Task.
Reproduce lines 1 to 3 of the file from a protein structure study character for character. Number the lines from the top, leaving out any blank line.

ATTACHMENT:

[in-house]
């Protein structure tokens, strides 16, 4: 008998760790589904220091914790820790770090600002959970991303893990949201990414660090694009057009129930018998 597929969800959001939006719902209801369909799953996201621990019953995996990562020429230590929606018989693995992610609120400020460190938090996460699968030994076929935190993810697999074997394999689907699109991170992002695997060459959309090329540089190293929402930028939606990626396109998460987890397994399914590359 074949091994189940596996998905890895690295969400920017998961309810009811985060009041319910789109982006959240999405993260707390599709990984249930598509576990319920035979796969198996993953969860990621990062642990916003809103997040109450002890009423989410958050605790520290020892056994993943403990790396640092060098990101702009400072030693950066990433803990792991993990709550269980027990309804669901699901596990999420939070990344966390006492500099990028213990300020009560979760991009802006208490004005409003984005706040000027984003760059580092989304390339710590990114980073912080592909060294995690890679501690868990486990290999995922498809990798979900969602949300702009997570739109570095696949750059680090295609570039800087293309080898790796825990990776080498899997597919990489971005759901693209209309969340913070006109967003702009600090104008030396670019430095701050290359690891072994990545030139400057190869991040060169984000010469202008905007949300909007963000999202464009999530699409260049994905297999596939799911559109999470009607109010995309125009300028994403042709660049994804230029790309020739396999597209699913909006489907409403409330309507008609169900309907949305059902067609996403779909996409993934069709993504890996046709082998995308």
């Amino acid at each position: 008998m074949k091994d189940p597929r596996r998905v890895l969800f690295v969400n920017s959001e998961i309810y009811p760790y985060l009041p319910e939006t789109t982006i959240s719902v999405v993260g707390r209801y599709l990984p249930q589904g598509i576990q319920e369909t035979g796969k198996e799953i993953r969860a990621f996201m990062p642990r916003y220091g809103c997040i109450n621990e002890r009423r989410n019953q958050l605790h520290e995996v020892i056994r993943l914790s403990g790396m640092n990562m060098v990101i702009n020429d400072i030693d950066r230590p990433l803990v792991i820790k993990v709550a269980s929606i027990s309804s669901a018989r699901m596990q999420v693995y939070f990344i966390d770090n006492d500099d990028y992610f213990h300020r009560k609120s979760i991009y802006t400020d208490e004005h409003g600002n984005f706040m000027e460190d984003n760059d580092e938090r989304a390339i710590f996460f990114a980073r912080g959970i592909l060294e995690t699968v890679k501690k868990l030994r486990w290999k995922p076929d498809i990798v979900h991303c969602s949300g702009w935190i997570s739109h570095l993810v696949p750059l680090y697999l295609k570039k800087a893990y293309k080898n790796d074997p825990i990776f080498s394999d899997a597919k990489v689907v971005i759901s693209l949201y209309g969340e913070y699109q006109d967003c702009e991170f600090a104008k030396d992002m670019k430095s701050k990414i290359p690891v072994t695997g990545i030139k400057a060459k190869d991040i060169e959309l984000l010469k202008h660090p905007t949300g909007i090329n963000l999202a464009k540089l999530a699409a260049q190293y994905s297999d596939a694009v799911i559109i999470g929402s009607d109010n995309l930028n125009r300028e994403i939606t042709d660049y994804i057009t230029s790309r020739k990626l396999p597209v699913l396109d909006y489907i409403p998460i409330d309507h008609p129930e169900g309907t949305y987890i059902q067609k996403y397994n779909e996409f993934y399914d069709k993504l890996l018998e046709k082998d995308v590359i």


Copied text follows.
[in-house]
């Protein structure tokens, strides 16, 4: 008998760790589904220091914790820790770090600002959970991303893990949201990414660090694009057009129930018998 597929969800959001939006719902209801369909799953996201621990019953995996990562020429230590929606018989693995992610609120400020460190938090996460699968030994076929935190993810697999074997394999689907699109991170992002695997060459959309090329540089190293929402930028939606990626396109998460987890397994399914590359 074949091994189940596996998905890895690295969400920017998961309810009811985060009041319910789109982006959240999405993260707390599709990984249930598509576990319920035979796969198996993953969860990621990062642990916003809103997040109450002890009423989410958050605790520290020892056994993943403990790396640092060098990101702009400072030693950066990433803990792991993990709550269980027990309804669901699901596990999420939070990344966390006492500099990028213990300020009560979760991009802006208490004005409003984005706040000027984003760059580092989304390339710590990114980073912080592909060294995690890679501690868990486990290999995922498809990798979900969602949300702009997570739109570095696949750059680090295609570039800087293309080898790796825990990776080498899997597919990489971005759901693209209309969340913070006109967003702009600090104008030396670019430095701050290359690891072994990545030139400057190869991040060169984000010469202008905007949300909007963000999202464009999530699409260049994905297999596939799911559109999470009607109010995309125009300028994403042709660049994804230029790309020739396999597209699913909006489907409403409330309507008609169900309907949305059902067609996403779909996409993934069709993504890996046709082998995308």
């Amino acid at each position: 008998m074949k091994d189940p597929r596996r998905v890895l969800f690295v969400n920017s959001e998961i309810y009811p760790y985060l009041p319910e939006t789109t982006i959240s719902v999405v993260g707390r209801y599709l990984p249930q589904g598509i576990q319920e369909t035979g796969k198996e799953i993953r969860a990621f996201m990062p642990r916003y220091g809103c997040i109450n621990e002890r009423r989410n019953q958050l605790h520290e995996v020892i056994r993943l914790s403990g790396m640092n990562m060098v990101i702009n020429d400072i030693d950066r230590p990433l803990v792991i820790k993990v709550a269980s929606i027990s309804s669901a018989r699901m596990q999420v693995y939070f990344i966390d770090n006492d500099d990028y992610f213990h300020r009560k609120s979760i991009y802006t400020d208490e004005h409003g600002n984005f706040m000027e460190d984003n760059d580092e938090r989304a390339i710590f996460f990114a980073r912080g959970i592909l060294e995690t699968v890679k501690k868990l030994r486990w290999k995922p076929d498809i990798v979900h991303c969602s949300g702009w935190i997570s739109h570095l993810v696949p750059l680090y697999l295609k570039k800087a893990y293309k080898n790796d074997p825990i990776f080498s394999d899997a597919k990489v689907v971005i759901s693209l949201y209309g969340e913070y699109q006109d967003c702009e991170f600090a104008k030396d992002m670019k430095s701050k990414i290359p690891v072994t695997g990545i030139k400057a060459k190869d991040i060169e959309l984000l010469k202008h660090p905007t949300g909007i090329n963000l999202a464009k540089l999530a699409a260049q190293y994905s297999d596939a694009v799911i559109i999470g929402s009607d109010n995309l930028n125009r300028e994403i939606t042709d660049y994804i057009t230029s790309r020739k990626l396999p597209v699913l396109d909006y489907i409403p998460i409330d309507h008609p129930e169900g309907t949305y987890i059902q067609k996403y397994n779909e996409f993934y399914d069709k993504l890996l018998e046709k082998d995308v590359i």